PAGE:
Merry Christmas everyone,
Each time I use synfig I get a notification from my computer telling me high cpu usage from synfig.exec…It is the only program that makes my computer become slow and start chugging…I’m now worrying that the program might hurt my computer.
When I start working on an animation, I often end up giving it up as it is extremely slow and I sometimes have to wait for ages to see the result of an action.
Does anyone have the same problem or is it just me? If it’s a common problem, are you going to do something about it?
maybe you can try changing your quality preview settings from : Canvas Window Menu / View / Preview Quality
After the last few weeks of looking into the render and timeline code, I believe that could be part of the problem, due to a considerable amount of unnecessary recursion. My team is currently working on rewriting that using, among other improvements, a flyweight algorithm, for our fork. This is an important issue for us, as we need the animations to run on 256MB RAM, if not less. If it works out, I’ll let ya’ll know.
Yay! Good luck with that!
It would be awesome if you can make Synfig lighter and snappier!
A bit of an update on this. (Yes, I’m still here…update on that coming in the next few weeks, as I’m working a few things out.)
I contacted Quattlebaum with some questions regarding this, and the recursive structure is apparently necessary for how Synfig renders. Each layer must control its own rendering, and manage its own time. As a result, “…each layer is a bottleneck to hardware optimization.”
While we’re looking at some alternative approaches for our fork that optimize this for game engine animation, those approaches would wind up crippling most of Synfig’s advanced features. Thus, we’d need to look elsewhere for places to lower the CPU usage here in Synfig Studio.
That said, I know of two things that murder CPU in C++:
Dynamic Allocation: Anytime this can be avoided, the program will get a little bit faster. It is unavoidable overall, but there are undoubtedly places where it is not strictly necessary. Can anything be declared initially or statically? Can we implement object pools somewhere? (See this chapter from “Game Programming Patterns” by Robert Nystrom.)
Cache Misses: This is likely the best place to optimize, as this can make a program FIFTY TIMES SLOWER. It ties back into the dynamic allocation point. Right now, we’re throwing a whole lot of pointers around, but every time we follow the pointer, the computer has to load an entirely new chunk of memory in the cache, which wastes a bunch of CPU cycles. Instead, if we can store these non-dynamically, such as in a concurrent data structure, we would be able to speed things up considerably. See this chapter from “Game Programming Patterns” by Robert Nystrom.
In addition, we may be able to accelerate things by wrapping our own string class. Quattlebaum started the rough framework in synfig-core/src/synfig/string.h, but for whatever reason, it was never finished. Contrary to our instinct as C++ programmers, stl::string is actually a really inefficient class. Wrapping our own would save a considerable amount of memory and CPU usage, and assuming we include all the necessary functions in that class, we would only need to refactor stl::string to synfig::String to implement. By the way, wrapping one’s own string class is fairly standard for game engines and other memory-significant programs.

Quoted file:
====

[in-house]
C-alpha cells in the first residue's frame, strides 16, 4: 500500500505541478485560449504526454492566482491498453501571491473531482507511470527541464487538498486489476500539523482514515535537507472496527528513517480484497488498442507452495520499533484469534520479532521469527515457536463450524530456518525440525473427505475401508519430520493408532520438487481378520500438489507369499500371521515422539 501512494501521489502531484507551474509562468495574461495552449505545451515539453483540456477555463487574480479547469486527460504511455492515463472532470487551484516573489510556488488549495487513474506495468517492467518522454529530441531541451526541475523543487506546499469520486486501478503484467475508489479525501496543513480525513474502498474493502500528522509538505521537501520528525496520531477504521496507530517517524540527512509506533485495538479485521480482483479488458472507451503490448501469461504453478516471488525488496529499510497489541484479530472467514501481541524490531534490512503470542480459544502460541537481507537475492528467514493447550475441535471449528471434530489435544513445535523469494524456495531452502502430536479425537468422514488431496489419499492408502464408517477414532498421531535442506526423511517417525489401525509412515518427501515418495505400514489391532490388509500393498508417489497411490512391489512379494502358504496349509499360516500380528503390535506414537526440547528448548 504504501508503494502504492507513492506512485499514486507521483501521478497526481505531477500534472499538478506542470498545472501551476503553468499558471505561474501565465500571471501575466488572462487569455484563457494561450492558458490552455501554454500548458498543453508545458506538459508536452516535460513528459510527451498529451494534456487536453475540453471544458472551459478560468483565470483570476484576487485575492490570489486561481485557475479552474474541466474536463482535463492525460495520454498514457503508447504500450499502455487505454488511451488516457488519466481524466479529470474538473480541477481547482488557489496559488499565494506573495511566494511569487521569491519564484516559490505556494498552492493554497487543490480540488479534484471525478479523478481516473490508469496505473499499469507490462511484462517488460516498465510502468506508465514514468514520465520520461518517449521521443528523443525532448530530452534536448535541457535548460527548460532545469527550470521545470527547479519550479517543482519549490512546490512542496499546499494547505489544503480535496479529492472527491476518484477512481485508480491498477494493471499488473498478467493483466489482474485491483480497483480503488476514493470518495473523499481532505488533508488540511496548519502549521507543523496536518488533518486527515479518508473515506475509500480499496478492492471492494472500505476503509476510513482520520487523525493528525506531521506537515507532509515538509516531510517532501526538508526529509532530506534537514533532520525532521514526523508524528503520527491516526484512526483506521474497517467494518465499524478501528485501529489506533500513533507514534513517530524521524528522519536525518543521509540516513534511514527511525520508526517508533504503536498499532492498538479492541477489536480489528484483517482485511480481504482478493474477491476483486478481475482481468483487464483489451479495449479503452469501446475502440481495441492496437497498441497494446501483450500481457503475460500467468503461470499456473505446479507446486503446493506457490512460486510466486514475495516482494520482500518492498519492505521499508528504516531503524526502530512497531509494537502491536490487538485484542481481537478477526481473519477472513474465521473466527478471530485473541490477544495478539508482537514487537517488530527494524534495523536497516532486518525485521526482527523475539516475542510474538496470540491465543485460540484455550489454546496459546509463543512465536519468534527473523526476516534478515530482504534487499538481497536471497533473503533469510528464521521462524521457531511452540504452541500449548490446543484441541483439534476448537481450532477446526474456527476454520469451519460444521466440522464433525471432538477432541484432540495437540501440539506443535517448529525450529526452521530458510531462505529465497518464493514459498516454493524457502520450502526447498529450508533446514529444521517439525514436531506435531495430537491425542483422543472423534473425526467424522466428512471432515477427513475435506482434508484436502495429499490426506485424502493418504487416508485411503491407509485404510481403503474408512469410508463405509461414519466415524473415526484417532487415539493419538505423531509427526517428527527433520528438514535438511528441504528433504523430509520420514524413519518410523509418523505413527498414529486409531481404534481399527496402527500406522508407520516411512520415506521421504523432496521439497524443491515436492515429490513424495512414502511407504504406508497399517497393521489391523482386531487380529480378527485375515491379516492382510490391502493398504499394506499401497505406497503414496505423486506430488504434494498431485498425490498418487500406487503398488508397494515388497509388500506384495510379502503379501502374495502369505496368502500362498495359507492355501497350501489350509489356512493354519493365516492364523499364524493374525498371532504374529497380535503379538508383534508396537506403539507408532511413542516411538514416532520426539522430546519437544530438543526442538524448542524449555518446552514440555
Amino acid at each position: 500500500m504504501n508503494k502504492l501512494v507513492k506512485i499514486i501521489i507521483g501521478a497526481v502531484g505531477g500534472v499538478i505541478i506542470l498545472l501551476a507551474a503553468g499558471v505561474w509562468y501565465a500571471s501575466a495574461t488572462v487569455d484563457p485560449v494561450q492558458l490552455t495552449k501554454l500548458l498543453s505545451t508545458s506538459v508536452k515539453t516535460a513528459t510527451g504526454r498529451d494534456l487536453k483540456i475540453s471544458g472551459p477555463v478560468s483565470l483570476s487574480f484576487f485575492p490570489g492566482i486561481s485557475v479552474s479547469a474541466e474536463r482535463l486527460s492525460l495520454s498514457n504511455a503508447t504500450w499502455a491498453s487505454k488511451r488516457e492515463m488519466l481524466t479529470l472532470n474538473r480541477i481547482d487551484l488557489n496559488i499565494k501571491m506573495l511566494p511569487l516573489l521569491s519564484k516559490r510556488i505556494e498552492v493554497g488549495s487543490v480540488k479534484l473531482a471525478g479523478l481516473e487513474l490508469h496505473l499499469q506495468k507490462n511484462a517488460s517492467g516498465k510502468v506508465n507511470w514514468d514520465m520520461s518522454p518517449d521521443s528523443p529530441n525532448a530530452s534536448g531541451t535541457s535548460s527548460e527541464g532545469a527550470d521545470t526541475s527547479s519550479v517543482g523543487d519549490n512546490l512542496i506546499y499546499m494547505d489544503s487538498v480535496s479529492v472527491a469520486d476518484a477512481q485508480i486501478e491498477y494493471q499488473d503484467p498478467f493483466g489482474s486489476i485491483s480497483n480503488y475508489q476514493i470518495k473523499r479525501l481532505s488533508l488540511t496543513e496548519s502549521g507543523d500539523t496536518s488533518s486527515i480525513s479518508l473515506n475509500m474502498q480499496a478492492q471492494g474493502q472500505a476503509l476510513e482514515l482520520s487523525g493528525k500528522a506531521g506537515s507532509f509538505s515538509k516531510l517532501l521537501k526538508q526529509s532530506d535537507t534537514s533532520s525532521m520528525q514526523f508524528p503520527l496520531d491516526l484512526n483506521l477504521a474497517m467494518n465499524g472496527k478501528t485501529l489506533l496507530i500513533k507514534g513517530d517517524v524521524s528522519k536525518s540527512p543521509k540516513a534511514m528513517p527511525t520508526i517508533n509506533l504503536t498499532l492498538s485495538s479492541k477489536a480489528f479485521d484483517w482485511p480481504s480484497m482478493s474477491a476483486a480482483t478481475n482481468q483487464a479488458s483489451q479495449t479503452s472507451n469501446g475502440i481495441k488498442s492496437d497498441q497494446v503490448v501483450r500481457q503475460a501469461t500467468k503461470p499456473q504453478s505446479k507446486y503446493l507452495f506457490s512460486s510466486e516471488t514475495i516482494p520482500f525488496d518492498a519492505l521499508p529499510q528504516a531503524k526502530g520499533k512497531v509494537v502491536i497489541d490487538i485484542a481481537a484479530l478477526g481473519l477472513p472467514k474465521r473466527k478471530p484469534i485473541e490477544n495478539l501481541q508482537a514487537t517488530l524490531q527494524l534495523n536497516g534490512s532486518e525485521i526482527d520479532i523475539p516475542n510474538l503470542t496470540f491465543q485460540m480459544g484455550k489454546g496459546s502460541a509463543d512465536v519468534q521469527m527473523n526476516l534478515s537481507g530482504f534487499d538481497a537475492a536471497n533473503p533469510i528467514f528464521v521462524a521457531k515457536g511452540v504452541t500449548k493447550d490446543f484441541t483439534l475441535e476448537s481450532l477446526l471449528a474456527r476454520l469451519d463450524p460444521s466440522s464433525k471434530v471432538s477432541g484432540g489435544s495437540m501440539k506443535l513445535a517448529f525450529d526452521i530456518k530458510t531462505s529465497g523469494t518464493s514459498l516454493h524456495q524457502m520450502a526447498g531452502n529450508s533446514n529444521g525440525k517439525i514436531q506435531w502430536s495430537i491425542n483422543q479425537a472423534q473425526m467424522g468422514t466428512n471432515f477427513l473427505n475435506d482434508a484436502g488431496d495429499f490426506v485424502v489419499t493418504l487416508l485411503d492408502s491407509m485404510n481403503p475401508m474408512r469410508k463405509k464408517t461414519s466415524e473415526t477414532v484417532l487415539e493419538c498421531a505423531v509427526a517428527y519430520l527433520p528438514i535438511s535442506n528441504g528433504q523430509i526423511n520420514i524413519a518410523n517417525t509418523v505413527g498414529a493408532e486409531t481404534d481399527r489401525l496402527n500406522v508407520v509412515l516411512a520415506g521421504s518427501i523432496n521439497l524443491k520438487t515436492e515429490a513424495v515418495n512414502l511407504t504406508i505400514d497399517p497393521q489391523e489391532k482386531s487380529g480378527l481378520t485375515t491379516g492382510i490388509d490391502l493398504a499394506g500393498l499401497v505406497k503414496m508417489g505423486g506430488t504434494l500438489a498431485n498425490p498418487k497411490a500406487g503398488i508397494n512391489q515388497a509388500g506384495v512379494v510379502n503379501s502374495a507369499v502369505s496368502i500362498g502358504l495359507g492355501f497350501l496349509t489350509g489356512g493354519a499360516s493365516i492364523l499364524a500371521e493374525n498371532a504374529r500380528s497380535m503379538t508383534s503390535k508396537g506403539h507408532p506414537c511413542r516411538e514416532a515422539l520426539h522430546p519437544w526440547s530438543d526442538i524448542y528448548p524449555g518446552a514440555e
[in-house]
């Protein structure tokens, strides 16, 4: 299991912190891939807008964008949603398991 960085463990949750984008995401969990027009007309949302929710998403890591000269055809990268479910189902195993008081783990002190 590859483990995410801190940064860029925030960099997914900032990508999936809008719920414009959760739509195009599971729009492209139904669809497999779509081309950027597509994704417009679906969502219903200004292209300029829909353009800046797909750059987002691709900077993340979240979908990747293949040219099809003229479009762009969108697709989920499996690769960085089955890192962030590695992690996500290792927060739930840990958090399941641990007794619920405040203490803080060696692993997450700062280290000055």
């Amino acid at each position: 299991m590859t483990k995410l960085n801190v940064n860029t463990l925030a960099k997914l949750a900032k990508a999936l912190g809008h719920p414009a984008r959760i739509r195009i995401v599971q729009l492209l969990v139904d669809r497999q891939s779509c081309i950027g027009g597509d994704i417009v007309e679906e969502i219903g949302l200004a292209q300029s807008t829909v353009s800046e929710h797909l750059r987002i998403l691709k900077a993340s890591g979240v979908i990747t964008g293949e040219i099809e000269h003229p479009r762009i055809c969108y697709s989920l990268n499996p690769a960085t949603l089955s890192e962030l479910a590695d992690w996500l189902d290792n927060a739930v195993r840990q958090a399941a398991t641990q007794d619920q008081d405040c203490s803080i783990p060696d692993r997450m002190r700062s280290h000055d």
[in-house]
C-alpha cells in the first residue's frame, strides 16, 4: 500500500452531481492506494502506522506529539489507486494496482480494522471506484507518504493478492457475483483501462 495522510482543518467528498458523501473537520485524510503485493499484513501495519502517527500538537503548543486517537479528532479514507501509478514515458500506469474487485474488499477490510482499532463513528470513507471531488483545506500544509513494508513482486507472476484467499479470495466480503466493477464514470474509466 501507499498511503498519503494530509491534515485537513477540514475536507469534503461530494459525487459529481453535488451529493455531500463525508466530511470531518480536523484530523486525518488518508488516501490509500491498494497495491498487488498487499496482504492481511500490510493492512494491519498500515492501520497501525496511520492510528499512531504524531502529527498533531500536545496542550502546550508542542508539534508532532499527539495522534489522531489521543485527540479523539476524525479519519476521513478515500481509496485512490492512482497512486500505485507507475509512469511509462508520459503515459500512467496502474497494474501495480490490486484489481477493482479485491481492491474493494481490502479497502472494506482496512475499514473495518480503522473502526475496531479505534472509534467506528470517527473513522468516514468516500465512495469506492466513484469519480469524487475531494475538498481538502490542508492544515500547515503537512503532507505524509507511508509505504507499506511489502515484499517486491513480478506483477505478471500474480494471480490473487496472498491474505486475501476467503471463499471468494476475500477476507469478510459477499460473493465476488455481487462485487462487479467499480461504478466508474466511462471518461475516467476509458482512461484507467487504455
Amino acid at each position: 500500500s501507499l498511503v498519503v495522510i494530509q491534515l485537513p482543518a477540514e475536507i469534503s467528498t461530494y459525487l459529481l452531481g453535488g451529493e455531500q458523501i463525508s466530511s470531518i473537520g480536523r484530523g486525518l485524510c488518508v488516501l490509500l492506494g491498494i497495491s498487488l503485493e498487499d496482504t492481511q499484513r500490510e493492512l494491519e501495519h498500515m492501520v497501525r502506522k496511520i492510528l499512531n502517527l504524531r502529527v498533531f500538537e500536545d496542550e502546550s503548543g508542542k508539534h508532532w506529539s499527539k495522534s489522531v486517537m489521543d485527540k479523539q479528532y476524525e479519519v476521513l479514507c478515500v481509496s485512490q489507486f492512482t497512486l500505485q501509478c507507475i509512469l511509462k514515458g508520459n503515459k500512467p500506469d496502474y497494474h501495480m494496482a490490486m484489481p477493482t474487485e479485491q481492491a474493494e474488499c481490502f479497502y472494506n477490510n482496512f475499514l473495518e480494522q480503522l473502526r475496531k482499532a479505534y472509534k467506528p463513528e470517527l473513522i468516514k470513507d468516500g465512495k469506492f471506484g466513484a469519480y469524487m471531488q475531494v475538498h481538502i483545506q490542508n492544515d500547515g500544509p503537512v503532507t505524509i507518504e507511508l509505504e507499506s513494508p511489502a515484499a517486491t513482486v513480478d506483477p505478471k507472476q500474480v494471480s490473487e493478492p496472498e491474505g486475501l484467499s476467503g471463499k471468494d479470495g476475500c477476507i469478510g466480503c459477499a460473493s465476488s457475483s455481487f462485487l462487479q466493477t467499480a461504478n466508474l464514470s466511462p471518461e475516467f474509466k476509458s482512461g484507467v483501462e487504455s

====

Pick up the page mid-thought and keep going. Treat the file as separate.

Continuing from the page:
I hope that’ll be helpful towards this goal. I’ll be in touch regarding our exact involvement soon, but meanwhile, we’re still here and kicking.
Synfig rendering method (by layer in reverse order) suffers from the problem of what I call ‘perfection’. First, the great bottle neck is the render system itself. As every layer is mostly time dependent (everything is animatable) you need to be sure that you have the correct updated version of the layer before render it. That’s not avoidable in the final render (production) and using render farm system is not a problem itself. The problem is the live action for edition (and in your case for user response). IMHO, only by those paths it would save some render time:
- Sacrifice precision in favor of render speed. Integer instead of float when possible. Less blend methods available but faster. Simplified or limited raster effects.
- Cache what is not modified along the time. Don’t render twice what was rendered previously or it only needs one affine transformation (easy GPU programmable)
Of course those low level programming details will help and sure a lot. But the big change comes from a refurbish of the render system.
It was what I tried to do using Cairo. In its initial version it won the race with software but a render bug due to masking operations obligated me to rework the Cairo render usage (pass down the stack the context instead of the surface) and since then it is worse than Sofware even. Additionally, latest changes on the software render system to support single tile render and improve the mesh render for raster effects, put Cairo in one unusable situation.
So what I think is that to have success you need to refurbish a new render structure in parallel with the software renderer in order to not suffer its current “defects”
Good luck man!
No promises, as our fork has an entirely different purpose (game development, not strict cinematic animation), but once our rebuilt rendering system is done, ya’ll might be able to take that and adjust it. Just be aware - it flips the entire rendering logic over for performance, so it may require either a) heavy rewriting to make it usable for Synfig Studio, or b) rethinking of some major aspects of your current Layer system.
Not that anyone should shy away from trying to rewrite Render themselves. Usually the best solutions merge multiple ideas, anyhow.